Sal's Clock

As woodworkers we’re all occasionally tasked with fixing a damaged piece. Such was the case when my friend, Sal, asked me to look at the heirloom clock he and his wife have. The desk clock was made by the E. Ingraham Co. If the hand written date is to be believed, it dates back to 1928.

The clock door.

The clock is in very good condition for its 84 year age. The only damage, besides a generally worn finish, is broken bit of veneer on the face and missing fasteners for the rear door hinge.

Because I’ll reattach the hinge using small brass screws in place of the tacks it was originally attached with, I focused on the damaged veneer which will be much harder to repair.

The damaged veneer.

I began by testing dyes on a sample board. I used General Finishes Medium Brown and Dark Brown. After much experimentation I found that five (5) coats of Dark Brown dye was an almost perfect color match. Two coats of spray lacquer finished it nicely.

The dye samples.

With the finish sorted, I thought about how to make the new veneer and settled on simply resawing the face off of my sample board. To do this I attached a sacrificial fence to the table saw and used my Woodpecker 1/32’” Setup Block to set the distance from the sacrificial fence. After a quick test cut, I ran the dye sample board through and had a perfectly thicknessesed veneer to make the repair patch out of.

Unfortunately, as soon as I made the cuts, I realized I had the wrong edge of the test board on the saw and therefor cut into the test board from the wrong side. This meant that my veneer was not as wide as it should have been. I did not want to make another piece of veneer from scratch, so I elected to leave the small piece of existing clock veneer which separated the two damaged sections in place.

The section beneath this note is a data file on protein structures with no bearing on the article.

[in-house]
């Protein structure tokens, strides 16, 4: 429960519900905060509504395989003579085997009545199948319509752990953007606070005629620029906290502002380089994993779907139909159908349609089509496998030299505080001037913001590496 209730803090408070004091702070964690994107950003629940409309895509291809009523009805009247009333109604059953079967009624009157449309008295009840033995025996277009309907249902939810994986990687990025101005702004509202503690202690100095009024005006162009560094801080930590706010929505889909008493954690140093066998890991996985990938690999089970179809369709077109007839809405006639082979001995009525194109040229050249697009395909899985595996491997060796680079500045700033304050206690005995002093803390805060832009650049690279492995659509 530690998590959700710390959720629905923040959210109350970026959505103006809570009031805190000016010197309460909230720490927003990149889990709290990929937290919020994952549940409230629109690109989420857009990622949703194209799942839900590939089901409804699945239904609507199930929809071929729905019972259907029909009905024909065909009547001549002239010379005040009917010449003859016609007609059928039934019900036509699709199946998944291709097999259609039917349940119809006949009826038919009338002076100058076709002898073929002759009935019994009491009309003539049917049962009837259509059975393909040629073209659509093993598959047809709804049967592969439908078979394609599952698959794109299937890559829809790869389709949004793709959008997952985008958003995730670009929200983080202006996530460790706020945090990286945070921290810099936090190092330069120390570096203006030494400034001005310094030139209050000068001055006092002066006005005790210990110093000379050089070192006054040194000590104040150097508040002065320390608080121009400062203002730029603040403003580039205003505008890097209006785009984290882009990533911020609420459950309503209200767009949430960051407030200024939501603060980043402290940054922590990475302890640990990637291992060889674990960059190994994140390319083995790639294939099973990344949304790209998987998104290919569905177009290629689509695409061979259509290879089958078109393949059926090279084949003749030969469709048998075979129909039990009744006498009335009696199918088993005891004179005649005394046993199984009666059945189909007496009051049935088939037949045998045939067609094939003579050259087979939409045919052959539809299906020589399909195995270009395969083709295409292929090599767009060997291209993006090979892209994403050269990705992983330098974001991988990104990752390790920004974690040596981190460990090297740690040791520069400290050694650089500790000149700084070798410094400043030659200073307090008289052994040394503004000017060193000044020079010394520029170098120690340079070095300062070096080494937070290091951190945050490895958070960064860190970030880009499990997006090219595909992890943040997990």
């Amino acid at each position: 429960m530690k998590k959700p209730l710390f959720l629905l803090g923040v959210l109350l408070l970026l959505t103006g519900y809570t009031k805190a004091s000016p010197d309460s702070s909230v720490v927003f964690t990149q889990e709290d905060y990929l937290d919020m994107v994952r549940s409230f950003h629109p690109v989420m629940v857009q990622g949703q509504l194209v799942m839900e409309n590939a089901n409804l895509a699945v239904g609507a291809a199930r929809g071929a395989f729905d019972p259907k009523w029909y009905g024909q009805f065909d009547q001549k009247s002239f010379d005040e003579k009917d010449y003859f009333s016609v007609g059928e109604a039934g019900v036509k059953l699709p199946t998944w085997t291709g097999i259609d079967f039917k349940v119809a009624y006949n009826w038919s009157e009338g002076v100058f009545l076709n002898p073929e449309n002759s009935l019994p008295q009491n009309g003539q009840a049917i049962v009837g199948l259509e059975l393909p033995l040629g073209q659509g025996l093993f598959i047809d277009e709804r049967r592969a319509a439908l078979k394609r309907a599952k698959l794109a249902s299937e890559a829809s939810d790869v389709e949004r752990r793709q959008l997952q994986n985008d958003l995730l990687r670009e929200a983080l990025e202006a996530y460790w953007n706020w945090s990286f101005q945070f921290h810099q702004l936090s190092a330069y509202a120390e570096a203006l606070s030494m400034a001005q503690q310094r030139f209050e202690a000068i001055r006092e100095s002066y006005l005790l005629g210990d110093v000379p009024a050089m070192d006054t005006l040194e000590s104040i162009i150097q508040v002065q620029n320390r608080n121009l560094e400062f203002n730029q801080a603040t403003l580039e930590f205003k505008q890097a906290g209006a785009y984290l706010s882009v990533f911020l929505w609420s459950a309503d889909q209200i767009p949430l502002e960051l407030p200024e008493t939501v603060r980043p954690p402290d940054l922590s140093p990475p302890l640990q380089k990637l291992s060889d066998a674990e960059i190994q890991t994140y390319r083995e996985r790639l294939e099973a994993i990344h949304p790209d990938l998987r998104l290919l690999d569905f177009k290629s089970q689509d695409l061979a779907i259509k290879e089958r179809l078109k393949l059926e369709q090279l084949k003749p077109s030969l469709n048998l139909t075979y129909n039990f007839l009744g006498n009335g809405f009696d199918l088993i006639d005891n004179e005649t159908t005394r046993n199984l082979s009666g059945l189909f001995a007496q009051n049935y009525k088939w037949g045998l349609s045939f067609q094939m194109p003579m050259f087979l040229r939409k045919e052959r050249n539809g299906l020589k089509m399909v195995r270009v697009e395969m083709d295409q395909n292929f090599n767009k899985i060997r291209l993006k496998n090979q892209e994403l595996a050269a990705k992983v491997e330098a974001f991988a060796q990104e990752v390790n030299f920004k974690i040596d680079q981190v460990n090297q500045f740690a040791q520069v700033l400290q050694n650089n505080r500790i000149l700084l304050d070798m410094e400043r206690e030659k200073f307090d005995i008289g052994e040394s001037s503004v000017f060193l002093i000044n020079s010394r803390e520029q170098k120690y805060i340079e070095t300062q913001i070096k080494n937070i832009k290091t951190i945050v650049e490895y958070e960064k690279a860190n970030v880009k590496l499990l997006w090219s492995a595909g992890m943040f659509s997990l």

The patches first fit.

I cut two (2) oversized pieces from the veneer using an X-Acto knife. Then, using the pieces as a guide, I marked around them with the X-Acto knife and deepend the damaged areas with a sharp chisel. Once the veneer patches fit flush with the face of the clock, I glued them in using Nexabond.

All went will with the glue up, except for the unsightly gaps around the veneer patches. As of this writing I’ve applied 5 coats of Dark Brown dye to the unfinished wood in the gaps. That now makes them nearly invisible to the camera. I’m still debating if I’ll leave it like this, try to patch the voids or remove the existing veneer patches and start over. Regardless of how I address the gaps, I’m ready to move on. The clock repair has languished in my shop, and I can only conclude that is because I’ve got no desire to work on it.

Though hard to make out in this photo, the patches are still clearly visible.

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